2009 Gujarat hepatitis outbreak

From Wikipedia, the free encyclopedia
Jump to navigation Jump to search
2009 Gujarat hepatitis outbreak
Location of Modasa in Gujarat
Dateearly 2009
LocationModasa, Gujarat, India
49 dead[1]
125+ infected[2]

The 2009 Gujarat hepatitis B outbreak was a cluster of hepatitis B cases that appeared in Modasa, northern Gujarat, India in 2009. Over 125 people were infected and up to 49 people died.[1][2] Several doctors were investigated and arrested after the outbreaks.

Hepatitis B[edit]

The hepatitis B virus infects the liver and causes an inflammation called hepatitis. It is a DNA virus and one of many unrelated viruses that cause viral hepatitis. The disease, originally known as "serum hepatitis",[3] has caused epidemics in parts of Asia and Africa, and it is endemic in China.[4] About a third of the world's population, more than 2 billion people, have been infected with the hepatitis B virus.[5] This includes 350 million chronic carriers of the virus.[6] The acute illness causes liver inflammation, vomiting and jaundice. The infection is preventable by vaccination.[7]

Transmission of hepatitis B results from exposure to infectious blood or body fluids containing blood. Possible forms of transmission include (but are not limited to) unprotected sexual contact, blood transfusions, re-use of contaminated needles & syringes, and vertical transmission from mother to child during childbirth. HBV can be transmitted between family members within households, possibly by contact of nonintact skin or mucous membrane with secretions or saliva containing HBV.[8][9] However, at least 30% of reported cases of hepatitis B among adults cannot be associated with an identifiable risk factor.[10]


The doctors were accused of re-using syringes, which had been contaminated with hepatitis B virus, to treat other patients. Eight medical practitioners, including doctors Govind and Chintal Patel, were arrested under the Indian Penal Code for culpable homicide not amounting to murder after allegedly re-using infected syringes.[11] One of them was also charged with attempted murder.[2] Most of the people affected had received medical treatment from Dr. Patel in the last six months. Medical officials conducted a raid on Patel's clinic and found several used syringes and other medical waste.[2][12]


The Government of Gujarat started a mass immunization drive under strict medical supervision in Modasa, which set up 60 booths in Modasa and nearby cities.[13] 224 medical teams, including some from All Indian Institute of Medical Sciences and National Institute of Virology have set up camps in Modasa, and will remain there for at least a month.[1][14] According to the officials 25,000 vaccines were sent to the most affected area and 600,000 more vaccines are being arranged from Hyderabad.[15] In addition, the government distributed 30,000 pamphlets and mounted a campaign to inform residents about the disease.[14]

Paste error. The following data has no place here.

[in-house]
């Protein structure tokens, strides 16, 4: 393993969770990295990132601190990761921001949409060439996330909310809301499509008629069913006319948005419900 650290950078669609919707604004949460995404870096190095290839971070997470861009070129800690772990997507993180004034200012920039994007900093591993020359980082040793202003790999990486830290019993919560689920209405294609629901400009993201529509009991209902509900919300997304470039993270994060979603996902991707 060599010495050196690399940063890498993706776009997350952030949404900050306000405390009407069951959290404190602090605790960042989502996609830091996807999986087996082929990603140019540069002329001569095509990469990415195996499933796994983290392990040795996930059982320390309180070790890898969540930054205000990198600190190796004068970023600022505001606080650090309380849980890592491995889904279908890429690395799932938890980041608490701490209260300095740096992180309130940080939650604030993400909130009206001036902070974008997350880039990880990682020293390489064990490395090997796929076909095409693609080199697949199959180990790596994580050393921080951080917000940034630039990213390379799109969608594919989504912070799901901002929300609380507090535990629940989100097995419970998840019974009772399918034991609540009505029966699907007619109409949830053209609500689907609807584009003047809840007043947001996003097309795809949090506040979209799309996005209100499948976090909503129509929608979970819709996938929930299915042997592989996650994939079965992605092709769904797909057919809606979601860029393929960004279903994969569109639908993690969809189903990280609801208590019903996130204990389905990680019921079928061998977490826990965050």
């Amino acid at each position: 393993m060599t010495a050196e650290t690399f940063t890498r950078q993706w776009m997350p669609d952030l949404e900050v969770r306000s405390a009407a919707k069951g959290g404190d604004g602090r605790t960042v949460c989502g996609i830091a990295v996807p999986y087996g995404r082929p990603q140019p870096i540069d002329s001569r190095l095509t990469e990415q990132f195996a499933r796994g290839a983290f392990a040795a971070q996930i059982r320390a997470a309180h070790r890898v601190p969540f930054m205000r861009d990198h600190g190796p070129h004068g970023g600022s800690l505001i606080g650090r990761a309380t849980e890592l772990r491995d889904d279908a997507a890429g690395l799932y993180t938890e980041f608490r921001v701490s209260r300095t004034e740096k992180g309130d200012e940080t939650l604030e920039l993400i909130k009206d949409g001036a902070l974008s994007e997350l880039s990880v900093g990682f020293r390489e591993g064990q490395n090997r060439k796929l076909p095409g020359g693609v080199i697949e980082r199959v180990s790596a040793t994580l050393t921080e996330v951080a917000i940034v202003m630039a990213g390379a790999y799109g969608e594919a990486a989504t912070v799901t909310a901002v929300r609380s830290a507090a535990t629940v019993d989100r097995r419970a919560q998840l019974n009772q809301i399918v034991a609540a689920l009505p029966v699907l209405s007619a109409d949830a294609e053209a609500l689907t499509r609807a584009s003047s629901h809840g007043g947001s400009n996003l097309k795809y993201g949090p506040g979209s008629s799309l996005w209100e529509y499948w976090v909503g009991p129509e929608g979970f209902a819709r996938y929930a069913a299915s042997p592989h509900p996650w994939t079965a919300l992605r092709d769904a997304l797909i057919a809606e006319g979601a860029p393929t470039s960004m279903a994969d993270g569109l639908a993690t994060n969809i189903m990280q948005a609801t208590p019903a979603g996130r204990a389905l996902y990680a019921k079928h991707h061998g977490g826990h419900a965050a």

The Health Department of the Gujarat government have sent 600,000 doses of vaccine to the area.[16]

See also[edit]


  1. ^ a b c "Doctor arrested in Gujarat Hepatitis-B outbreak case". NDTV. 2009-02-22. Retrieved 2009-02-22.
  2. ^ a b c d "India hepatitis death toll reaches 38". CNN. 2009-02-22. Archived from the original on 26 February 2009. Retrieved 22 February 2009.
  3. ^ Barker LF, Shulman NR, Murray R, et al. (1996). "Transmission of serum hepatitis. 1970". JAMA. 276 (10): 841–4. doi:10.1001/jama.276.10.841. PMID 8769597.
  4. ^ Williams R (2006). "Global challenges in liver disease". Hepatology. 44 (3): 521–6. doi:10.1002/hep.21347. PMID 16941687.
  5. ^ WHO | Hepatitis B
  6. ^ FAQ about Hepatitis B Archived 2009-02-09 at the Wayback Machine, Stanford University School of Medicine
  7. ^ Pungpapong S, Kim WR, Poterucha JJ (2007). "Natural history of hepatitis B virus infection: an update for clinicians". Mayo Clin. Proc. 82 (8): 967–75. doi:10.4065/82.8.967. PMID 17673066.
  8. ^ Petersen NJ, Barrett DH, Bond WW, Berquist KR, Favero MS, Bender TR, Maynard JE (1976). "Hepatitis B surface antigen in saliva, impetiginous lesions, and the environment in two remote Alaskan villages". Appl. Environ. Microbiol. 32 (4): 572–574. PMC 170308. PMID 791124.
  9. ^ "Hepatitis B - the facts: IDEAS - Victorian Government Health Information, Australia". Health.vic.gov.au. Archived from the original on 28 February 2009. Retrieved 2009-02-23.
  10. ^ Shapiro CN (1993). "Epidemiology of hepatitis B". Pediatr. Infect. Dis. J. 12 (5): 433–7. doi:10.1097/00006454-199305000-00036. PMID 8392167.
  11. ^ "Doctors held over hepatitis deaths". Press Association. 2009-02-22. Retrieved 2009-02-22.
  12. ^ "Hepatitis outbreak: 2 doctors booked for culpable homicide". Press Trust of India. 2009-02-22. Archived from the original on 25 February 2009. Retrieved 2009-02-22.
  13. ^ "Hepatitis-B toll up to 35". Times of India. 2009-02-22. Retrieved 2009-02-22.
  14. ^ a b "Modassa residents blame Gujarat govt for spread of Hepatitis B". Sify News. 2008-02-22. Retrieved 2009-02-22.
  15. ^ "State govt opts for mass immunisation drive to counter Hepatitis B outbreak". Retrieved 2009-02-22.
  16. ^ "NDTV Report". Archived from the original on 2009-02-25. Retrieved 2009-02-23.